I’m not sure how I ended up there. Maybe something of his was retweeted and I liked the message and subscribed to the newsletter. Knowing how my mind works I can deduce that sent me to Richard Sach’s website where I found ATMO Bis (it’s not a blog) and became hooked. From there it was on to the interviews. Those sentences are a long way of saying that I’ve been reading a lot of Richard Sachs.
I will never own a Sachs and there is high probability that I will never have the chance to even experience how one of Richard’s frames actually rides, but reading his ATMOs has had the effect of making him one of my favorite cycling writers. Which I’ll take as good enough.
The side effects of all this time spent perusing the 400 word weekly posts during the slow hours at the shop is an increased nostalgia for a time I never experienced (and therefore have no right to feel). It also makes me look at the bikes I’m surrounded by and see them as rubber stamped bicycle that are literally pressed out of a mold. I’m in a room filled with pretty people who have no personalities. They are without a doubt nice, but each Roubaix™ rides like the other Roubaix™s in rack and just like the ones in boxes upstairs.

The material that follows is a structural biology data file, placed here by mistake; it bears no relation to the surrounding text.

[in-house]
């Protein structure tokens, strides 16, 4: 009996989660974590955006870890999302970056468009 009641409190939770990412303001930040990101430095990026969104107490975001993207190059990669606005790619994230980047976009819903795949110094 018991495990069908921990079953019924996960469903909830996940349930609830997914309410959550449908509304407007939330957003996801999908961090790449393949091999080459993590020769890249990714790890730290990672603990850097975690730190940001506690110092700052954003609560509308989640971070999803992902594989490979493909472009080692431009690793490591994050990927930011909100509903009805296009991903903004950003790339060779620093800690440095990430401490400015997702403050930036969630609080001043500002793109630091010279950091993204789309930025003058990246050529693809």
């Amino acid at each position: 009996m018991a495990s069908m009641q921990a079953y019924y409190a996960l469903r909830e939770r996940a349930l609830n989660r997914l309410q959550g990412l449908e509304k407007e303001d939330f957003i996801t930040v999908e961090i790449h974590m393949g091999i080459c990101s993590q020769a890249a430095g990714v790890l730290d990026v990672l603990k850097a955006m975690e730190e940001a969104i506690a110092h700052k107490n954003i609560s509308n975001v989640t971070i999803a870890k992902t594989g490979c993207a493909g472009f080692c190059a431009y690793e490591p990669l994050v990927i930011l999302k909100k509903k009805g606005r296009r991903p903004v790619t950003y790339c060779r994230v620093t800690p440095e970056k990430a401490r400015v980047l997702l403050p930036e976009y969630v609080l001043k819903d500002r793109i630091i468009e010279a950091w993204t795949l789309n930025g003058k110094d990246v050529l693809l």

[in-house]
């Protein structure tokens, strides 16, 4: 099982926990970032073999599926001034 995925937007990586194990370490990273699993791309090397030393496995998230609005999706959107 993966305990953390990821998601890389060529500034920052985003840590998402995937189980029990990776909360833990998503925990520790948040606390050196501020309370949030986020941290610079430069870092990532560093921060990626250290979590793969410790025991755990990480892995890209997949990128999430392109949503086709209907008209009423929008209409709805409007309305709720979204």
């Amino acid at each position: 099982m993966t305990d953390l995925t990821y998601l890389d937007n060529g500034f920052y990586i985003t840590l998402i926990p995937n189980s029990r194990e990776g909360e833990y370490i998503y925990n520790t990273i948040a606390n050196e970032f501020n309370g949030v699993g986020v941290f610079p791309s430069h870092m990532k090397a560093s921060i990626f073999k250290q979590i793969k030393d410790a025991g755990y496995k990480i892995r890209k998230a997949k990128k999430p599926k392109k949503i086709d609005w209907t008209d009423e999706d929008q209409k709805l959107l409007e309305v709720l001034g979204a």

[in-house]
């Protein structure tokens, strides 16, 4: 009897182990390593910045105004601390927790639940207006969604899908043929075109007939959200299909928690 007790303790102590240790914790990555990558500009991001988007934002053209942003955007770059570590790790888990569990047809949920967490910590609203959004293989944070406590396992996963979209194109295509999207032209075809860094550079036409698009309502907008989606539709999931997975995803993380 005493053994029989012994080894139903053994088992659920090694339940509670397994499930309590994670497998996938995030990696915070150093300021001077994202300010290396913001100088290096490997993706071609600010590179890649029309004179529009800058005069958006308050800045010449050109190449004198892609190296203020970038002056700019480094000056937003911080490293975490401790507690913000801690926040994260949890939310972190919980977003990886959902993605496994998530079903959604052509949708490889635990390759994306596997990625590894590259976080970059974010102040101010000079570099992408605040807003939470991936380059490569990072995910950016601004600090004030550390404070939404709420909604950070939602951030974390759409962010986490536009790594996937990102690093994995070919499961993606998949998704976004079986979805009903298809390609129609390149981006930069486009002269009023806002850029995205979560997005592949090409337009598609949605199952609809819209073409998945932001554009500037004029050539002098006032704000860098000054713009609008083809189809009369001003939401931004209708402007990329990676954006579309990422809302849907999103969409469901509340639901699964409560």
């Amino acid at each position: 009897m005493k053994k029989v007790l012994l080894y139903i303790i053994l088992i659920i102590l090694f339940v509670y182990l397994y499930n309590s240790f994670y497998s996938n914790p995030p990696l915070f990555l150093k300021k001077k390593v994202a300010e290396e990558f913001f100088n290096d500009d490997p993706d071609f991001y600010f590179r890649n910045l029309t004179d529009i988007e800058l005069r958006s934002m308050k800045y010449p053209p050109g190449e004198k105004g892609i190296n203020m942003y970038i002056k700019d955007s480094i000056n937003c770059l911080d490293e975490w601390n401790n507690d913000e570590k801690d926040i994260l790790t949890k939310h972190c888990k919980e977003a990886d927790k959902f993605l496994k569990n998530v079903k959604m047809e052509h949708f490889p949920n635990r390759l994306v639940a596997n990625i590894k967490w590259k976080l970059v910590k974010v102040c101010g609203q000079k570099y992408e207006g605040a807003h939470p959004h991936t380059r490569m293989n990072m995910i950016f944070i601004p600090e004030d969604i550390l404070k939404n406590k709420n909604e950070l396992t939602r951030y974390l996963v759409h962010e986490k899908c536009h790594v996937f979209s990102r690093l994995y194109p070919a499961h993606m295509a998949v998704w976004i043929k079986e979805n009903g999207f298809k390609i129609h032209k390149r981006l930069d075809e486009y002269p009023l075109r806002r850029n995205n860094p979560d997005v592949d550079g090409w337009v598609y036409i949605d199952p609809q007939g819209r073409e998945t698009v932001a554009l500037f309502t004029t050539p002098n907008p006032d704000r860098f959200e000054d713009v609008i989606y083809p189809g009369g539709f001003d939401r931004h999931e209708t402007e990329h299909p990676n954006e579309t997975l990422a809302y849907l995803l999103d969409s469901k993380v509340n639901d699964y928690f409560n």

More importantly reading those back pages is making me think about writing. I have a small desire to one day build my own road frame, but I have no desire to build them for others. Making things with my hands is not for me. What I do want to do however is take Sach’s view of the frame builder as craftsman – not artist – and apply it to my writing life. Writing is a craft, not an art. I see Sachs and his peer group as blue collar workers. Which is how I approach my writing. You show up and do the work you want to be doing. Wake up the next day and repeat.